Now that the studios have finished putting their supposed best feet forward for Christmas—two cheesy cash-grabs and one re-issue notwithstanding—it’s back to business as usual. Oh, sure there are some limited release things waiting in the wings that will be doled out to us in the coming weeks, but when all is said and done, the studios’ January White Sale is upon us—as demonstrated by this week’s notion of a mainstream offering.
There are three movies coming our way on Friday—and two of them are OK, but I can’t claim great excitement over them (and, yes, I’ve seen them both). They come under the heading of art or maybe prestige pictures that didn’t quite make the cut for the holiday rush. First, there’s Hyde Park on Hudson—opening at The Carolina and the Fine Arts—a movie that had awards in its starry eyes not so long ago. That changed once the film started screening for frequently perplexed critics. Granted, Bill Murray has scored a Golden Globe nomination for his performance as FDR—and not undeservedly—but it looks like it might end there. It’s not that the movie is bad. It’s slight and entertaining, but it falls far short of being the sort of film it wanted to be. You can read my review in this week’s paper.
The other notable release is Gus Van Sant’s Promised Land—opening at The Carolina. It stars Matt Damon, Frances McDormand, Rosemarie DeWitt, and John Krasinski. It is certainly well intended—and it has wrung some right wing withers because it’s about fracking. In fact, I think of it as “that fracking movie.” That said, it’s…well, just not very exciting. Mr. Souther’s review of the film appears in this week’s paper.
Now, all this looks like a super-duper classy treat of sheerest ne plus ultradom when placed up against this week’s single mainstream release—Texas Chainsaw 3D. Yes, for whatever low-rent, low-brow, low-stakes, low-interest reason, we’re down for another of these. Nevermind that the only merit to be found in this series begins and ends with the first two Tobe Hooper movies, here comes another—and in 3D, no less. It appears to have been directed by John Luessenhop—a man primarilly know for the 2010 stinkeroo Takers. (Yes, I know, there’s at least one person out there who thinks it was “off the hook good,” but we’ll let that pass.) It stars people I never heard of—including Clint Eastwood’s son, Scott, and someone by the unlikely name of Trey Songz. The latter appears to be a musician. Based on one of stills from the movie, he also appears to have difficulty keeping his trousers up. This could prove fatal when trying to escape chainsaw mayhem. The film has thrown fans of the first couple of movies a bone or three by bringing in Bill Moseley, Gunnar Hansen (the original Leatherface), and Marilyn Burns in presumably small roles. My question is—does anybody really want this movie?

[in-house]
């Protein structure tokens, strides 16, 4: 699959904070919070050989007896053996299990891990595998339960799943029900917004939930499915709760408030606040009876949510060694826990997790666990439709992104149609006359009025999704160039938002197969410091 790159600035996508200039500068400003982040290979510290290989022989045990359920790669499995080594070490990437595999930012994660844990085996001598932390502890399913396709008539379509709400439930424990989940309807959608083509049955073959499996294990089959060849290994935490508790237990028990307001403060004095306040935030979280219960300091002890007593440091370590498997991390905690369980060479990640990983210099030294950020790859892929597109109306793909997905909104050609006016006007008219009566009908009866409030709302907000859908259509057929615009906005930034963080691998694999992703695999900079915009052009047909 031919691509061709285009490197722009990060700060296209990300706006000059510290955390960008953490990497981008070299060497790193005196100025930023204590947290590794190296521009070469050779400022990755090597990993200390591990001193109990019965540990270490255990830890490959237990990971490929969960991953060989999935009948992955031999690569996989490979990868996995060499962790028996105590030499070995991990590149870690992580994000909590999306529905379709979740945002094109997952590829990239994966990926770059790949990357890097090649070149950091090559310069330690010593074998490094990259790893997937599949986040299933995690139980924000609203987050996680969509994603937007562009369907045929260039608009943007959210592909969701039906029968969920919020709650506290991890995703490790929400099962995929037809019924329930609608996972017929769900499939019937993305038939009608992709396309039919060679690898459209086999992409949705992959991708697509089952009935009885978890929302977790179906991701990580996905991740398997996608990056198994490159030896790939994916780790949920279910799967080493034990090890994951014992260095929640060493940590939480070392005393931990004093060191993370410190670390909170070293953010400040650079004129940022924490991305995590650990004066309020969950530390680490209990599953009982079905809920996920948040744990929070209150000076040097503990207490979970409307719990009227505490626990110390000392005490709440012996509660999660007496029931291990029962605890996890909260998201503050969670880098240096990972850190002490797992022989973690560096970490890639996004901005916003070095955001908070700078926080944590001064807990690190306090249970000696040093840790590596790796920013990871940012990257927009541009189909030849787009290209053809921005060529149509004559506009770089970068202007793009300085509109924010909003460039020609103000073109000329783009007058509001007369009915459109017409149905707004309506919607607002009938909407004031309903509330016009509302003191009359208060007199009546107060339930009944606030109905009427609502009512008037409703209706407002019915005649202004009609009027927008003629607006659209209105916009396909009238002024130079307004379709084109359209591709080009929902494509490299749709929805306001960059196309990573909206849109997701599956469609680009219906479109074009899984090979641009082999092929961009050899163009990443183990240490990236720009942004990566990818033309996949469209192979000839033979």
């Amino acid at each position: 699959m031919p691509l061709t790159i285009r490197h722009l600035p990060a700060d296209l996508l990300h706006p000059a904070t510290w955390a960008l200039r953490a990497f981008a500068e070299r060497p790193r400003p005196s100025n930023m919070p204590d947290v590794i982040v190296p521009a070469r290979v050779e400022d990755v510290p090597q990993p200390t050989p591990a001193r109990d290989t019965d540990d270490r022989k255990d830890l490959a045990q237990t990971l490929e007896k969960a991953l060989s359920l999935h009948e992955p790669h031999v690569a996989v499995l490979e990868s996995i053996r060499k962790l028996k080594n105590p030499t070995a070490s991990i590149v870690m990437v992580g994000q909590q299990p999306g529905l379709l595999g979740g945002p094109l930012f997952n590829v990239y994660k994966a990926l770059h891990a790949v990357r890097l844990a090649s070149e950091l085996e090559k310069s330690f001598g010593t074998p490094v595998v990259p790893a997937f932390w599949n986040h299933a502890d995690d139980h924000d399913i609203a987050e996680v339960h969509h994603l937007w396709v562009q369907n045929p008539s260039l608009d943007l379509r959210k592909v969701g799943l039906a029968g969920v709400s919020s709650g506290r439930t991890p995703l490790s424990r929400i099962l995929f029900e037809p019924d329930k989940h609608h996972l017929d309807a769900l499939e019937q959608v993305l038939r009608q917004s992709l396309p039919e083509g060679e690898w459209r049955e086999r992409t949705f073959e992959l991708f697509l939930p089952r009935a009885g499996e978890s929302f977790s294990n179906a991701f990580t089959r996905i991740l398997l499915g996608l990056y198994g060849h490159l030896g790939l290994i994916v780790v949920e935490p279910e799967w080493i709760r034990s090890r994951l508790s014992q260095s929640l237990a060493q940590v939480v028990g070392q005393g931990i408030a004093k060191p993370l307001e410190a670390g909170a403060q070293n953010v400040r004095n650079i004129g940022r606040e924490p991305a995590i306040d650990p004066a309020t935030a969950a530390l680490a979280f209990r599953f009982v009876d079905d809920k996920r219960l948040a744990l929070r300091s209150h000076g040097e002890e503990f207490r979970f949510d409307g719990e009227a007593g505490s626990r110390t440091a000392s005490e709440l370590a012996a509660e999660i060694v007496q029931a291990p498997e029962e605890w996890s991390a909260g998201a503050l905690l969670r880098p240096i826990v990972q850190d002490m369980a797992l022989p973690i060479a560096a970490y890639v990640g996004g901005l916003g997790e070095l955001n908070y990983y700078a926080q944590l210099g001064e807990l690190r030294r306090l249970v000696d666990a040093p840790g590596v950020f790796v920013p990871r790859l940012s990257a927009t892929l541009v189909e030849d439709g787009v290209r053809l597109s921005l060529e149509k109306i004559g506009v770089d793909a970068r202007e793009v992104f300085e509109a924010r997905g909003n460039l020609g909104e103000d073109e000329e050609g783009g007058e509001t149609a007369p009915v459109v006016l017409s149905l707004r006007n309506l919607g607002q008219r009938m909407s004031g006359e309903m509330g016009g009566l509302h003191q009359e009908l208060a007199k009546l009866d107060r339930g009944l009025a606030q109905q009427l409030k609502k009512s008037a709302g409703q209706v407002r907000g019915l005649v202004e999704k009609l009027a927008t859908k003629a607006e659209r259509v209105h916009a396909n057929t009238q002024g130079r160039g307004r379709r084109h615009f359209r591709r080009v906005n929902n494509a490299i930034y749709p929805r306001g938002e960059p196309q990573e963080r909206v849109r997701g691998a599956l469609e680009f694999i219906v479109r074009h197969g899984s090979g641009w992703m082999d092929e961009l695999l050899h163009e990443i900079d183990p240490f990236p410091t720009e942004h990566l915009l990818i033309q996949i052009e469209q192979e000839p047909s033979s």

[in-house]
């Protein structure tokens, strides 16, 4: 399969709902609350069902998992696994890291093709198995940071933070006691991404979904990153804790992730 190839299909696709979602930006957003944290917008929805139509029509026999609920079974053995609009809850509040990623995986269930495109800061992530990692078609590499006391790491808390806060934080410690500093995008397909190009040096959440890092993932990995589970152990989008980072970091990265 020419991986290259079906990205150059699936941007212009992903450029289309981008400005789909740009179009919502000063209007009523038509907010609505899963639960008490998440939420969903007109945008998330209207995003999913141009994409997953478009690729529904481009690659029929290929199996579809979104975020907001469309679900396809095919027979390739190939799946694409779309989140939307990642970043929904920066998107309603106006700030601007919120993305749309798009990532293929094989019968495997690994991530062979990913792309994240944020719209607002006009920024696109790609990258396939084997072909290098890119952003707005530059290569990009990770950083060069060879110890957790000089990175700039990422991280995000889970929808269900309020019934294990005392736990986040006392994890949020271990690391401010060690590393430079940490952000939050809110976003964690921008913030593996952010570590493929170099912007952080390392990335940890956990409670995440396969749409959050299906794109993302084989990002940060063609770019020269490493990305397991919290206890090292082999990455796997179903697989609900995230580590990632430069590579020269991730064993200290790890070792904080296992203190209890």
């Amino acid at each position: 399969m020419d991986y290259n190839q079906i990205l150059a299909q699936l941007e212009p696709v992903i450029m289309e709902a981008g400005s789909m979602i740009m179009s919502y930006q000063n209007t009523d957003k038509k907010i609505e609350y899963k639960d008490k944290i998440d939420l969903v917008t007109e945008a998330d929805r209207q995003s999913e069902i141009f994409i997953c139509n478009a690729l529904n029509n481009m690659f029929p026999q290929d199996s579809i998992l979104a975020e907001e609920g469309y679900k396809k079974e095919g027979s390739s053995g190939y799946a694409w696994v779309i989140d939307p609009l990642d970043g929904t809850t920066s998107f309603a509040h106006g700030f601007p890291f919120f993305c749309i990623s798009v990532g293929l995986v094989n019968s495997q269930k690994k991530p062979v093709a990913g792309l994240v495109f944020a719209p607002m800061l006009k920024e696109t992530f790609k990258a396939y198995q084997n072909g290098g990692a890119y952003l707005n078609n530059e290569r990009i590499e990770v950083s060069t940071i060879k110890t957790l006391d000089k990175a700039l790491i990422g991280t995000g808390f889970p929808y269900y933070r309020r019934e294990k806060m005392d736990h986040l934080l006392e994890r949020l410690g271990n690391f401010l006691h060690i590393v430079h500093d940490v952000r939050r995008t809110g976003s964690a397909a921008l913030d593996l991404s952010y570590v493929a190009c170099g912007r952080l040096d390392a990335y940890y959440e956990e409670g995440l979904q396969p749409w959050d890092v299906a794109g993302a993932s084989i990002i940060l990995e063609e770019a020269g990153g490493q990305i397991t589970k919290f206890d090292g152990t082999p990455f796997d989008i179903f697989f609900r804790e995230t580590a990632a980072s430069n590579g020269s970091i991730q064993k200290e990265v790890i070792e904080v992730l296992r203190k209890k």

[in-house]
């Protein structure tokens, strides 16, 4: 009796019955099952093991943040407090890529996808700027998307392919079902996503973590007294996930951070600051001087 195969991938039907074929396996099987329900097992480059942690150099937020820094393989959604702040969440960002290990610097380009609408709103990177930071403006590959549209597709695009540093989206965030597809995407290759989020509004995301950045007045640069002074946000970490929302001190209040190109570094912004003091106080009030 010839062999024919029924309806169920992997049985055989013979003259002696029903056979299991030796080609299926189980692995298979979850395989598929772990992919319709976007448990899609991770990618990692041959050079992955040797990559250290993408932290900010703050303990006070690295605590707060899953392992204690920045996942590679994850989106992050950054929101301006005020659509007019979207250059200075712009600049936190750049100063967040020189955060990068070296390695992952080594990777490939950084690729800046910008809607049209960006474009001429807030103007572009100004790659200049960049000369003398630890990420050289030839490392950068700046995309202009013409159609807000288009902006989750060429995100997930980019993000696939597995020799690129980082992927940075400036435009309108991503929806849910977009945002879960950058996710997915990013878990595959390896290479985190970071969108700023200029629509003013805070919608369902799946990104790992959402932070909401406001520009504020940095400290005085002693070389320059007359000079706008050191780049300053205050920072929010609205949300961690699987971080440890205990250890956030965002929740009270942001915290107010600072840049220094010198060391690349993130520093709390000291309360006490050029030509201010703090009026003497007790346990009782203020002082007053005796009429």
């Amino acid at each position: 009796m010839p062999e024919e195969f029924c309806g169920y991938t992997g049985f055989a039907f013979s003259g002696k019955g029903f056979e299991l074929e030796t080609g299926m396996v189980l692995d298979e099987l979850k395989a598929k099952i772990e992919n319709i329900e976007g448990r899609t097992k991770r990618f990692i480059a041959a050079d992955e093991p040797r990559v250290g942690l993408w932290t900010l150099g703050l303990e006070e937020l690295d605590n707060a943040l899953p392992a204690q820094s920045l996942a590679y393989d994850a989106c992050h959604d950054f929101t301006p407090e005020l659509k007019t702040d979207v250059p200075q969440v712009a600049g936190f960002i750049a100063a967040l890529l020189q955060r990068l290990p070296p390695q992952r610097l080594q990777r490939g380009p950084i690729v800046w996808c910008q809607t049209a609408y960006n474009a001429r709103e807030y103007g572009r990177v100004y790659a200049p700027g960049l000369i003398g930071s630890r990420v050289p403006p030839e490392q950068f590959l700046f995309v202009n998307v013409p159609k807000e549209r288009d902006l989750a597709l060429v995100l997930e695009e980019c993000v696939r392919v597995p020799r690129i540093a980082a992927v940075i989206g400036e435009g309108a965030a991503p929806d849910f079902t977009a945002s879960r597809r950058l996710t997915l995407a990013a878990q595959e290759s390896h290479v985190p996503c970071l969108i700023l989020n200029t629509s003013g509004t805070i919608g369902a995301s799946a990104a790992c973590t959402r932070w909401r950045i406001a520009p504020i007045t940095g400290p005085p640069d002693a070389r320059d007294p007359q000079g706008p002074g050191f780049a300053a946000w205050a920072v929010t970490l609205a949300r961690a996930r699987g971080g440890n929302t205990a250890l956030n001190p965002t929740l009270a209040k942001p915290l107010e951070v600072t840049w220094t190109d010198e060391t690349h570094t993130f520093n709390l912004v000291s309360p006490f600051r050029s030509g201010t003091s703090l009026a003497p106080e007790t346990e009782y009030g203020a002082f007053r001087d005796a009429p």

This week looks like the end of the line for both Anna Karenina and Hitchcock. Damn shame, too.
Things start to settle back into normalcy this week—with only World Cinema missing in action (they come back next week). This week the Thursday Horror Picture Show is running Ishiro Honda’s classic Gojira (Godzilla) (1954) at 8 p.m. on Thu., Jan 3 in the Cinema Lounge at The Carolina. The Hendersonville Film Society returns with Carol Reed’s Oliver! (1968) on Sun., Jan. 6 at 2 p.m. in the Smoky Mountain Theater at Lake Pointe Landing in Hendersonville. The Asheville Film Society is screening Pedro Almodovar’s :Live Flesh (1997) on Tue., Jan. 8 at 8 p.m. in the Cinema Lounge at The Carolina. More on all titles in the Xpress—with expanded coverage in the online edition.
I’ve seen worse weeks. First and foremost we have Rian Johnson’s Looper. I confess this hasn’t stayed with me the way I had hoped it would, but I’d certainly recommend it. I’d also recommend David Cronenberg’s Cosmopolis, which didn’t play here. I didn’t like it exactly, but it lingered—not entirely pleasantly—in my mind for serveral days after seeing it. Now, whether I want to see it again…
Notable TV Screenings
It’s another non-starter really, but it’s worth noting that Fellini’s Julet of the Spirits (1965) is on TCM at 8 p.m. on Mon., Jan. 7. Also, Jean-Pierre Melville’s Bob le Flambeur (1955) shows up at 12:15 a.m. late night on Tue., Jan. 8 (or early Wed., Jan. 9, depending on whether you were raised on TV Guide time or not).